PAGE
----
His current work includes the coordination of clinical trials sites and laboratories for Phase 1-3 trials of HIV vaccines. He continues to do research in defining persistent reservoirs of HIV infection, prevention of CMV and HHV-6 infections in immunocompromised hosts, epidemiological studies of the relationship between HSV and HIV infection, and, in general, development of new technologies for the diagnosis and treatment of viral infections.


Dr. Corey is a member of the editorial board of the New England Journal of Medicine. He is a fellow of the Infectious Diseases Society of America and a member of the American Epidemiological Society, American Society for Clinical Investigation, and the Association of American Physicians. In addition, he is the recipient of the Pan American Society’s Clinical Virology Award, the American Society for STD Research’s Parran Award, and the University of Michigan Medical School’s Distinguished Alumnus Award. In 2008, Dr. Corey was elected to the Institute of Medicine, a branch of the National Academy of Sciences. In 2012, he was elected to membership in the American Academy of Arts and Sciences.

Selected works

Casper C, Krantz E, Selke S, Kuntz S, Wang J, Huang ML, Pauk JS, Corey L, Wald A (2007) Frequent asymptomatic mucosal replication of human herpesvirus 8 in immunocompetent men, The Journal of Infectious Diseases, 195 (30-36).

Lazaro CA, Chang M, Tang W, Campbell J, Sullivan DG, Gretch DR, Corey L, Coombs RW (2007) Hepatitis C virus replication in transfected and serum-infected cultured human fetal hepatocytes, The American Journal of Pathology, 170 (478-489).

Zerr DM, Meier AS, Selke SS, Frenkel LM, Huang ML, Wald A, Rhoads M, Nguy L, Bornemann R, Morrow RA, Corey L (2005) A population-based study of primary human herpesvirus 6 infection, The New England Journal of Medicine, 352, 768-776.

Corey L, Wald A, Patel R, Sacks SL, Tyring SK, Warren T, Douglas JM Jr, Paavonen J, Morrow RA, Beutner KR, Stratchounsky LS, Mertz G, Keene ON, Watson HA, Tait D, Vargas-Cortes M; Valacyclovir HSV Transmission Study Group (2004) Once daily valacyclovir to reduce the risk of transmission of genital herpes, The New England Journal of Medicine, 350, 11-20.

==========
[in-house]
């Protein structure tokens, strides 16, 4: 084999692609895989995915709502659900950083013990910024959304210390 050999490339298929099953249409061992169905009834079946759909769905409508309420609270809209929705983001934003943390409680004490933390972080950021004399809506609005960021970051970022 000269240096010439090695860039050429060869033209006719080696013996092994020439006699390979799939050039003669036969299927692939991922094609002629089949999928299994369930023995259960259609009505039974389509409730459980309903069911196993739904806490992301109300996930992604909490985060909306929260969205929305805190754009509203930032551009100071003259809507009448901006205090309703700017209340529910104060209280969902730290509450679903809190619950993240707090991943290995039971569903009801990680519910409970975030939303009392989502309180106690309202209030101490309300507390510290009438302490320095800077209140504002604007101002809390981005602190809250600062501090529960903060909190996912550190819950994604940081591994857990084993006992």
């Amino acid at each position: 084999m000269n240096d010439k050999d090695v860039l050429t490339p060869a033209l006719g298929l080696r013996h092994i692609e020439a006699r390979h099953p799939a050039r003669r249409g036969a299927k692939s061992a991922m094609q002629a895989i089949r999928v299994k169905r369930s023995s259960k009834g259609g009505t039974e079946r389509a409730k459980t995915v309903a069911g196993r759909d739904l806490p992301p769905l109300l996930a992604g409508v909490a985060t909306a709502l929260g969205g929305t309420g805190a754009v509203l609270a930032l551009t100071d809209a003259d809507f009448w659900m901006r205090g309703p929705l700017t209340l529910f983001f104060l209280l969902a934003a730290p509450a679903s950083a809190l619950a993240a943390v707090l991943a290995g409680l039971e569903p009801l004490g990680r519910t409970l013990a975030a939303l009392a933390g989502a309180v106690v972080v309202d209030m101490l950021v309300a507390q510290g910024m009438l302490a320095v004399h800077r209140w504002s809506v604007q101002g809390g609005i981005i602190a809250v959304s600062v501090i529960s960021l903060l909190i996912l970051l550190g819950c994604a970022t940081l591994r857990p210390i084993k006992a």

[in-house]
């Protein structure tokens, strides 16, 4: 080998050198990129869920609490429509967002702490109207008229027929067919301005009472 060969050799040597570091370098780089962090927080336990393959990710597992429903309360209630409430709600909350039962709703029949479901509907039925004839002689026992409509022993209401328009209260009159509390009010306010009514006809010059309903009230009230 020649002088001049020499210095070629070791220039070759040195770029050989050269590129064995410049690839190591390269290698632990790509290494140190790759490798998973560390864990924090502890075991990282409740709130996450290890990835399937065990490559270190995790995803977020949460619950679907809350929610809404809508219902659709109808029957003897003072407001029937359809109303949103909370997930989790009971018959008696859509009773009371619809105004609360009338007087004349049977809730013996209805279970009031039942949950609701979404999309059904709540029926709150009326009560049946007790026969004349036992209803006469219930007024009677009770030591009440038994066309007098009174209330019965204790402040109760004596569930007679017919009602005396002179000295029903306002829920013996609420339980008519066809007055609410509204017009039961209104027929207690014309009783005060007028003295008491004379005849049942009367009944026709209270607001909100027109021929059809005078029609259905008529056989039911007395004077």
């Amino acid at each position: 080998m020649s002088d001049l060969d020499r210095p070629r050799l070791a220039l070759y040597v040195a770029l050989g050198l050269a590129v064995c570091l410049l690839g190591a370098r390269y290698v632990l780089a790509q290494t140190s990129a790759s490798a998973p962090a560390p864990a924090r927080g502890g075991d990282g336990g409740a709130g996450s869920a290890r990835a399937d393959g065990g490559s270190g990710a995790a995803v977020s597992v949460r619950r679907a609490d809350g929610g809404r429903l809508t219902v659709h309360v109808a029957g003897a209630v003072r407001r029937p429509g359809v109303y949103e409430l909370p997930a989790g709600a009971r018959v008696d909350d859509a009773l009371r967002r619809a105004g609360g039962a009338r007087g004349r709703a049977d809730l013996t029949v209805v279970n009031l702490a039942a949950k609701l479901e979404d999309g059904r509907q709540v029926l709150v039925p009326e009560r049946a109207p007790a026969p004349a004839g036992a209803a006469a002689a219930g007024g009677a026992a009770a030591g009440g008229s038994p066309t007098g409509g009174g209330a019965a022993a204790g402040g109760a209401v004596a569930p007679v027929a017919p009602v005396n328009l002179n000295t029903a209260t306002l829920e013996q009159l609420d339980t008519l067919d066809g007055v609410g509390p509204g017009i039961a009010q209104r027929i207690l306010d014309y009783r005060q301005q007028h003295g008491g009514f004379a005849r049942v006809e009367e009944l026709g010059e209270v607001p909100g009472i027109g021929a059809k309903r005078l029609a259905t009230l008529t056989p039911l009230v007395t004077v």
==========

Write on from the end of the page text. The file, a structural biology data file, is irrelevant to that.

Klausner RD, Fauci AS, Corey L, Nabel GJ, Gayle H, Berkley S, Haynes BF, Baltimore D, Collins C, Douglas RG, Esparza J, Francis DP, Ganguly NK, Gerberding JL, Johnston MI, Kazatchkine MD, McMichael AJ, Makgoba MW, Pantaleo G, Piot P, Shao Y, Tramont E, Varmus H, Wasserheit JN (2003) The need for a global HIV vaccine enterprise, Science, 300, 2036-2039.

Wald A, Langenberg AGM, Link K, Izu A, Ashley R, Warren T, Tyring S, Douglas JM, Corey L (2001) Effect of condoms on reducing the transmission of herpes simplex virus type-2 from men to women, JAMA, 285, 3100-3106

Wald A, Zeh J, Selke S, Warren T, Ryncarz AJ, Ashley R, Krieger JN, Corey L (2000) Reactivation of genital herpes simplex virus type 2 infection in asymptomatic seropositive persons, The New England Journal of Medicine, 342(12), 844-50

McElrath M J, Corey L, Greenberg P D, Matthews T J, Montefiori D C, Rowen L, Hood L, Mullins JI (1996). Human immunodeficiency virus type 1 infection despite prior immunization with a recombinant envelope vaccine regimen, Proceedings of the National Academy of Sciences (USA), 93(9), 3972-7.


  1. ^ Stamm WE, Handsfield HH, Rompalo AM, Ashley RL, Roberts PL, Corey L. "The association between genital ulcer disease and acquisition of HIV infection in homosexual men." JAMA. 1988 Sep 9;260(10):1429-33.
  2. ^ Schacker T, Ryncarz AJ, Goddard J, Diem K, Shaughnessy M, Corey L. Frequent recovery of HIV-1 from genital herpes simplex virus lesions in HIV-1-infected men. JAMA. 1998 Jul 1;280(1):61-6.
  3. ^ Nagot N, Ouedraogo A, Foulongne V, et al. Reduction of HIV-1 RNA levels with therapy to suppress herpes simplex virus. N Engl J Med 2007;356:790-799.
  4. ^ Corey L, Nahmias AJ, Guinan ME, Benedetti JK, Critchlow CW, Holmes KK. "A trial of topical acyclovir in genital herpes simplex virus infections." N Engl J Med. 1982 Jun 3;306(22):1313-9.
  5. ^ Douglas JM, Critchlow C, Benedetti J, Mertz GJ, Connor JD, Hintz MA, Fahnlander A, Remington M, Winter C, Corey L. "A double-blind study of oral acyclovir for suppression of recurrences of genital herpes simplex virus infection." N Engl J Med. 1984 Jun 14;310(24):1551-6.

External links

  • Lawrence Corey, Official web page as Principal Investigator of the HIV Vaccine Trials Network
  • Official web page at the Fred Hutchinson Cancer Research Center